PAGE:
Europe has a very large number of isolator installations and it is perceived that regulatory bars there to implementation are less imposing. Whilst the FDA offer strong general support for the technology implementation in the USA has been generally slower than in Europe. It may be because the requirements for isolator acceptance were not clear to many potential users. However I believe the period of regulatory uncertainties regarding isolator technology is nearing an end. There has been an increase in the number of pre-approval inspections of isolator systems by the FDA and also an increase in the number of approvals, although much lower than in Europe.
It is expected that the FDA will publish soon their long awaited Guideline for the Production of Sterile Drug Products Produced by Aseptic Processing.
Other documentation to relieve some of the uncertainties regarding isolator technology is as follows:
- The USP has already published a draft revision to the general information chapter. One of the main changes is the inclusion of guidance in the area of isolator design, validation and monitoring
- The PDA has developed a technical monograph on the design and validation of isolators
- The draft ISO standard for the “Aseptic processing of healthcare products” also includes a section on isolator technology
- In the UK there is published a “Guideline to the use of isolator technology”
- In France the A3P group are drafting a French language a practical Guideline for isolator implementers and users of isolator technology
- The Pharmaceutical Inspection Convention (PIC) has offered two drafts of a guideline for the inspection of isolator systems, both for testing and production.
Isolators continue to be installed and validated in Europe. Once Companies have successfully demonstrated that approval of the new technology is achievable other have followed to adopt the new technology. Coupled with these events and also the success that numerous Companies have shown in the validation process (IQ, OQ and PQ) it is apparent to me that the significant obstacles to using isolation technology for aseptic processing is rapidly diminishing.
It is however important to understand the issues most significant for the potential user. In my view the two technical issues for which there are differences of opinion are:
- To preclude ingress of contamination – achieving isolation
- Chemical antimicrobial treatment given to an isolator system to achieve a high level of sterility assurance – decontamination (sterilisation)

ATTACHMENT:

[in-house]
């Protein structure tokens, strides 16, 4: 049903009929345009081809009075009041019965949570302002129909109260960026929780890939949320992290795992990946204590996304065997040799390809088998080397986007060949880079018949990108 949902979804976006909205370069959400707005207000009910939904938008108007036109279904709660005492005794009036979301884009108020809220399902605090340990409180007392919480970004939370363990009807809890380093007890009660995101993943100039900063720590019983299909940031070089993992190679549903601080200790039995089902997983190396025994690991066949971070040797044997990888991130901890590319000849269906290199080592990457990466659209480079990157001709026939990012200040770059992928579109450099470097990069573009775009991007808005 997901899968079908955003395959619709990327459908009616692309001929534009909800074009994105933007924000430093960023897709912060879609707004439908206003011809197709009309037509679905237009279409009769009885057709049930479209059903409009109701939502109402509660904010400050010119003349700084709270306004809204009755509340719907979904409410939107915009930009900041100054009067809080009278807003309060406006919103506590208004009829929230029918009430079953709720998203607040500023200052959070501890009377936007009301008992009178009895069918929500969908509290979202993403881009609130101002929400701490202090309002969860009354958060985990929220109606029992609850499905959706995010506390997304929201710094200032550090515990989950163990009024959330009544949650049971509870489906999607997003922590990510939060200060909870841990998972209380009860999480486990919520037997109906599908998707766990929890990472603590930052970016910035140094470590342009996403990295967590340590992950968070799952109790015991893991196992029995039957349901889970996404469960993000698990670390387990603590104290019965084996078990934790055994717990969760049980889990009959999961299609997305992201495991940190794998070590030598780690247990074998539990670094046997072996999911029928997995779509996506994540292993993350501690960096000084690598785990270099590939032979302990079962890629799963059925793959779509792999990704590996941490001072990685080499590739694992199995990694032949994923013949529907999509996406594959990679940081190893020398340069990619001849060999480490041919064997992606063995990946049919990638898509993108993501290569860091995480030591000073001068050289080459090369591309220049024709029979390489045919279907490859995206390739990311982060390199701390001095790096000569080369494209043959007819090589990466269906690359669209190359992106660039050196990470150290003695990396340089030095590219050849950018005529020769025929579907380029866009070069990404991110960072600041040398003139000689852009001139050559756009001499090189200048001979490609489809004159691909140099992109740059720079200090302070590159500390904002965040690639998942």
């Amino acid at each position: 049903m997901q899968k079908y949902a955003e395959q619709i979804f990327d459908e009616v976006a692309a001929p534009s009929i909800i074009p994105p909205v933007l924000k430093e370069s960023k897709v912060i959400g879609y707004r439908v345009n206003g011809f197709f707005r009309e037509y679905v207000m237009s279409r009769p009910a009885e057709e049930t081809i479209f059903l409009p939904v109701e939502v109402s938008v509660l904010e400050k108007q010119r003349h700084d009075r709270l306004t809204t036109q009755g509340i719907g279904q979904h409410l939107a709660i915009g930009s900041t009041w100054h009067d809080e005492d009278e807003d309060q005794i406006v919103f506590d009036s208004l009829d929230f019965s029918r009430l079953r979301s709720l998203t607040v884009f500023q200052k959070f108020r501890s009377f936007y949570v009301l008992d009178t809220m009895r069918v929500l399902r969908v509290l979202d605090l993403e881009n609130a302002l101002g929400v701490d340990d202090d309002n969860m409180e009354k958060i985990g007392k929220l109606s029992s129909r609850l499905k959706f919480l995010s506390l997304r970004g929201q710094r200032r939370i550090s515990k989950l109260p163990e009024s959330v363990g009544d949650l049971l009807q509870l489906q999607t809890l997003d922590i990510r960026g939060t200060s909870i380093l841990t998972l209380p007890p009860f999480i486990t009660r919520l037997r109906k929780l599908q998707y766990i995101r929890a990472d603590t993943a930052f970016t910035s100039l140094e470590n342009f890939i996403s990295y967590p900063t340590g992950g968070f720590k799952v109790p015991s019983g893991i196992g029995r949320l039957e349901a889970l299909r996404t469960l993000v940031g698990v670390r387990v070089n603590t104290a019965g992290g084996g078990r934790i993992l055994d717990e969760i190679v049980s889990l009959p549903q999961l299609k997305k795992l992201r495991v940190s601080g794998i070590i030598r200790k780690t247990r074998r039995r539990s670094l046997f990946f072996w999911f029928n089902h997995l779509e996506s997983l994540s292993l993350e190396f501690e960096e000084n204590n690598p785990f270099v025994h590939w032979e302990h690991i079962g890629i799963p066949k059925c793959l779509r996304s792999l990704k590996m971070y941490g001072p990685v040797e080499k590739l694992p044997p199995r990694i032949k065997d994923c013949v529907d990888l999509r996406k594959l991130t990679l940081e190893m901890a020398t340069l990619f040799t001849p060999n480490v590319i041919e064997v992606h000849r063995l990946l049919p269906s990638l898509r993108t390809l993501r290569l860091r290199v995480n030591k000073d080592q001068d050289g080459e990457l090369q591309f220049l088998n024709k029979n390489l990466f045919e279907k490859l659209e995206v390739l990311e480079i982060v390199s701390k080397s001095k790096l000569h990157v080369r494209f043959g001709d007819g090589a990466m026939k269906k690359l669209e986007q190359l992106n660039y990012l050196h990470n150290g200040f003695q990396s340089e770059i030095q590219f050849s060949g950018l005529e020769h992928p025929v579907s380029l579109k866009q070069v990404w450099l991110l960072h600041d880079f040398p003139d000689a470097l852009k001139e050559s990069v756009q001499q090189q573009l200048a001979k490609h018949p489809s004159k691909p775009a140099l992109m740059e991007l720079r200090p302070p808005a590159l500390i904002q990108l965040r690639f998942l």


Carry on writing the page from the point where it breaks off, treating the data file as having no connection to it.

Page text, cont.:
The most ideal condition to achieve absolute isolation is complete leak tightness. To attain this ideal means in practice specialised, dedicated technology. Generally there are two types of production or testing modes.
- Batch production where the isolator is closed, sterilised and the process completed without opening up the system.
- Continuous production in which materials are continually entering and exiting the system through appropriate openings.
In a recent PDA publication James Agalloco proposed the following definition for such isolators:
Open Isolators: are operated under positive pressure to the external environment and have limited potential for exchange with contaminants from the surrounding environment. Personnel do not directly access the critical zone for set-up and use.
The environment on the inside of the isolator can be sterilised and is of substantially higher microbial quality than the external environment.
Closed Isolators: are operated as a sealed system and do not exchange contaminants with the surrounding environment. Personnel do not access the critical zone during set-up and use.
The environment on the inside of the isolator can be sterilised and is of substantially higher microbial quality than the surrounding environment.
The main difference between the two types of enclosures is that there is at least one opening to the outside environment for the former whilst the latter is sealed. For practical purposes the open isolator is sealed by over-pressure with filtered air. In many cases now isolators are being manufactured with ULPA filters instead of HEPA type filters and in some case with HEPA filters placed before the ultimate ULPA filters.
Differential pressures have been used for many years to maintain air quality zones within cleanrooms and the maintenance of a differential air pressure in an isolator is simpler in that the openings into and out of the isolator are small and they of a fixed size and location. This is not the same picture for large cleanrooms where doors and pass throughs are opened and closed and cause large shifts in pressure relationships that can be difficult to control.
In practice the situation for the open isolator is not complex or difficult to control. It is relatively easy to maintain essentially static air pressure conditions within an isolator. In practical terms it is maintenance of an adequate airflow or velocity through the opening so that a reliable air seal results. Note that it is important that the airflow rate through the opening is not the same as that measured close to the filter face in the isolator. Velocities as low as 0.1 to 0.3 meters per second have been shown to be effective. It is obviously important to demonstrate that the airflow through the opening do not allow eddy currents which may draw contamination into the isolator. It is also important to demonstrate that in using gloves and half suits that air pressure changes are within the acceptance criteria established for the system.
Unlike cleanrooms the small size and therefore volume of the isolator systems in use today and which can be temporarily sealed are capable of being treated frequently with chemical agents, usually in the form of a vapour or mist, which are used to eliminate microbial contamination, see later in this paper.
Much of the methodology and agents used have been debated regarding the removal of microbial contamination from an isolator system, be it for aseptic processing or for sterility testing. One sees many reports which use such terms as “sterilise the isolator”, “sanitise the surfaces exposed in the isolator”, and “decontamination”. Also some reports add statements implying a sterility assurance level, which can only be attributed to product, which are exposed to a terminal sterilisation process.